Carbicrete makes cheaper, stronger concrete blocks carbon negative
By Larry StewartOctober 19, 2022
There’s a lot of research into reducing cement’s carbon footprint because cement kilns generate 8% of the world’s greenhouse gas emissions, and the big publicly traded concrete producers and users have carbon-reduction targets to meet. With cement normally responsible for half of concrete’s carbon footprint, a 2016 startup called Carbicrete is commercializing a process to make precast concrete blocks without it.
Carbicrete replaces cement in the concrete used to produce precast concrete with slag from the steel-making process and cures it with carbon dioxide. Carbicrete’s concrete process eliminates the GHG emissions associated with cement production, and permanently sequesters CO2 in curing.
More carbon is captured during curing than is emitted during manufacture of Carbicrete, making the resulting concrete carbon-negative. For every 2,200 pounds (1 tonne) of concrete produced using this process, 330 pounds (150 kg) of CO2 are abated/removed.
Making traditional cement emits carbon two ways. Extracting calcium oxide by heating calcium carbonate, typically as limestone, to about 2,700 degrees Fahrenheit (1,480 Celsius) 1) releases carbon dioxide, which accounts for 40% of limestone’s mass, into the atmosphere; and 2) fossil fuels that normally fire cement kilns create additional carbon emissions.
Cement in traditional concrete is cured with water that causes the calcium to react with the CO2 in the surrounding air, turning it back into strengthened calcium carbonate.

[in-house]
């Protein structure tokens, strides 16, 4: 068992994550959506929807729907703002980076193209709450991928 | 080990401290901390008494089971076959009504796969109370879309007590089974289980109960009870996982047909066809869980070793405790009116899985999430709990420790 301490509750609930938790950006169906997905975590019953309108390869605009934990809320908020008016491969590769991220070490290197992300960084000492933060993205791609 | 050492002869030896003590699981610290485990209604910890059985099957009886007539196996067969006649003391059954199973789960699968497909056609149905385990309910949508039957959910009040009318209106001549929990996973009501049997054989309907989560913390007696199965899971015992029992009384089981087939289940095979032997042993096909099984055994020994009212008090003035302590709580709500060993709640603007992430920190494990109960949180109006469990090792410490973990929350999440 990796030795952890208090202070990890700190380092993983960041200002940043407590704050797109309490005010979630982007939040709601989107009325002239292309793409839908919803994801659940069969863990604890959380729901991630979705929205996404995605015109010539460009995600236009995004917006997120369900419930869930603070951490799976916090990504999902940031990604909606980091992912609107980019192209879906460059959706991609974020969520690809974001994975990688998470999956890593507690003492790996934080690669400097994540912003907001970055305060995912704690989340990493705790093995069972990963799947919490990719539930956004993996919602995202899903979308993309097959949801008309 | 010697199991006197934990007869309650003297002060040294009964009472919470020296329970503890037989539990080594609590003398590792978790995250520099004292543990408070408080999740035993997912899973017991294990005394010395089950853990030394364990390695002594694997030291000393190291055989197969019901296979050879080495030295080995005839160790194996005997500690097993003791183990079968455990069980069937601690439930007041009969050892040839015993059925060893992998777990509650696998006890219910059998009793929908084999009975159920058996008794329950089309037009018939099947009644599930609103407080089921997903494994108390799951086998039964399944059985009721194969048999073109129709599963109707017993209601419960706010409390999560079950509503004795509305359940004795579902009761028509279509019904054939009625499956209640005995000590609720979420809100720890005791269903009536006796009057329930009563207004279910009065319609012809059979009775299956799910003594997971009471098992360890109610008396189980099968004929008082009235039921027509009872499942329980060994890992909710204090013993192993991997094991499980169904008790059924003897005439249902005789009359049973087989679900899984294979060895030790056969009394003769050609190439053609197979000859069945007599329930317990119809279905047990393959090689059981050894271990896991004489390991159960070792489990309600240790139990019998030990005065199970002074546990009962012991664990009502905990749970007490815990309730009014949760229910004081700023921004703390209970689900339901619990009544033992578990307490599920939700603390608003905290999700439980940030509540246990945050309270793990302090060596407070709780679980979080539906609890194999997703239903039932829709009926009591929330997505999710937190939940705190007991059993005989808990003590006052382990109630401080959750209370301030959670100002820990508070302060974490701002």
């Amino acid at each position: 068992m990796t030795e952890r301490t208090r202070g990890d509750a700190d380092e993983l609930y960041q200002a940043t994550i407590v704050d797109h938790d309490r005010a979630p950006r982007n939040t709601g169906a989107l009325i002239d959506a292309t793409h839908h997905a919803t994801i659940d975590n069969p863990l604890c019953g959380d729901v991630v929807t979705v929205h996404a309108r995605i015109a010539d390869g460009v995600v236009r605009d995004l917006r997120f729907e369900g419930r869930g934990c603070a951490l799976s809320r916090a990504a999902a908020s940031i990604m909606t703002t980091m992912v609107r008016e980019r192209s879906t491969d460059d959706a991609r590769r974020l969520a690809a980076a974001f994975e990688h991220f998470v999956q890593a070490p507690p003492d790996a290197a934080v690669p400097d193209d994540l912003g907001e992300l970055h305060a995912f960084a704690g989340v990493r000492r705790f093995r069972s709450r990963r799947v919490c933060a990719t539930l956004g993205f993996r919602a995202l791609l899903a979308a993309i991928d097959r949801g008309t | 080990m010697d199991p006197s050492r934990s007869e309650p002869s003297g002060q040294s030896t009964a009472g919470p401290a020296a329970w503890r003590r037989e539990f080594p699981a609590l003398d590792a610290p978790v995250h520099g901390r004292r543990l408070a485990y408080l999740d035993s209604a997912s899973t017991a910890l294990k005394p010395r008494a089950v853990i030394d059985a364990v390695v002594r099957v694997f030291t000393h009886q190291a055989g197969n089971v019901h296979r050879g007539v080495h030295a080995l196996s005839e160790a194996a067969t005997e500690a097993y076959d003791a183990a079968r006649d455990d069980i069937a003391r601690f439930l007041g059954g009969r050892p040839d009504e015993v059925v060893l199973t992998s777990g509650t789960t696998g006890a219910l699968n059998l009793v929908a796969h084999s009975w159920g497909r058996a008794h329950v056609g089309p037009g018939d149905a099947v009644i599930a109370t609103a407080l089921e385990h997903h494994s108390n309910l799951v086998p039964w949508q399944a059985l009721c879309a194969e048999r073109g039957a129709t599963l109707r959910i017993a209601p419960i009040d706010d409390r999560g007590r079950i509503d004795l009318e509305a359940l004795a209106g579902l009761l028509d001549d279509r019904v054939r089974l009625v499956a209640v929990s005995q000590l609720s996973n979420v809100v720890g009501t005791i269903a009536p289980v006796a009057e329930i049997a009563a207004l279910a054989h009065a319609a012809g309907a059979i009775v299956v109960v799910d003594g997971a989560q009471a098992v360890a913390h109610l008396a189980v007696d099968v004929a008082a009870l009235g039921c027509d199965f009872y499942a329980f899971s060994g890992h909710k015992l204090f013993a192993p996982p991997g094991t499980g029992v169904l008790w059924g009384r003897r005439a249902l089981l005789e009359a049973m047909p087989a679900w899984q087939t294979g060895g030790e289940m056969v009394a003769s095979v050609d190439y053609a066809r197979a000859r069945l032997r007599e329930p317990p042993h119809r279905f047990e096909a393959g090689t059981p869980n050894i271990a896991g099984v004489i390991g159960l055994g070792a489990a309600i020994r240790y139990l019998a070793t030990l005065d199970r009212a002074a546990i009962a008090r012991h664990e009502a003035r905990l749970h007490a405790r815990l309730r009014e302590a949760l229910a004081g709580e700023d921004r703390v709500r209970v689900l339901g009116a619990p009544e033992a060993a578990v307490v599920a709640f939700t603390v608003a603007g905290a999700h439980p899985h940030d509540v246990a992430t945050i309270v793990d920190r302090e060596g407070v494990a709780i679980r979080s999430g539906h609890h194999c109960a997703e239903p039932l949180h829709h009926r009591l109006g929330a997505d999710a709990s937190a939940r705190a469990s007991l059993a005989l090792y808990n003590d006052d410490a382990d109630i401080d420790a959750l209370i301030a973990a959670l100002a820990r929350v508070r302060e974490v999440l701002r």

Slag provides the calcium oxide in Carbicrete. It is cured by injecting the concrete and calcium oxide with CO2 captured from industrial sites. Curing creates calcium carbonate, which fortifies the concrete.
“It’s effectively doing the same job as hydration in a regular concrete product,” Carbicrete CEO Chris Stern told dezeen.com. “The chemical composition of a concrete block that we make is exactly the same as a regular concrete block but we take a different road to get there.
This curing process takes 24 hours and stores away three kilograms of CO2 per concrete masonry unit (CMU) by converting it into a stable mineral, alongside an additional kilogram of CO2 that is pulled from the surrounding air during curing.
The steps in Carbicrete’s process are much like those of conventional concrete production, with a few key differences:
- With cement-based concrete, the first step involves mixing cement with aggregate and water. With CarbiCrete, cement is replaced with steel slag, which is mixed with the other materials using standard equipment.
- The mix is then poured into a conventional block-making machine where the CMUs are formed.
- In order to cure the concrete, it must be placed into a specialized absorption chamber into which CO2 is injected. Within 24 hours, the concrete has reached full strength.
Carbicrete says its concrete blocks can be produced at 20% lower materials cost and reach up to 30% better compressive strengths. The company also says the process can be implemented easily in any precast plant. Absorption chambers capable of curing 2,400 units per day are being installed at the facility of Quebec manufacturer Patio Drummond to complete the commercial pilot phase of the rollout.
While a traditional CMU releases 2 kg or CO2 emissions, each Carbicrete block produced sequesters 3 kg of CO2. So the process not only helps take carbon out of the building process, but also will generate carbon offset credits that will be valuable to companies looking to meet their carbon reduction targets.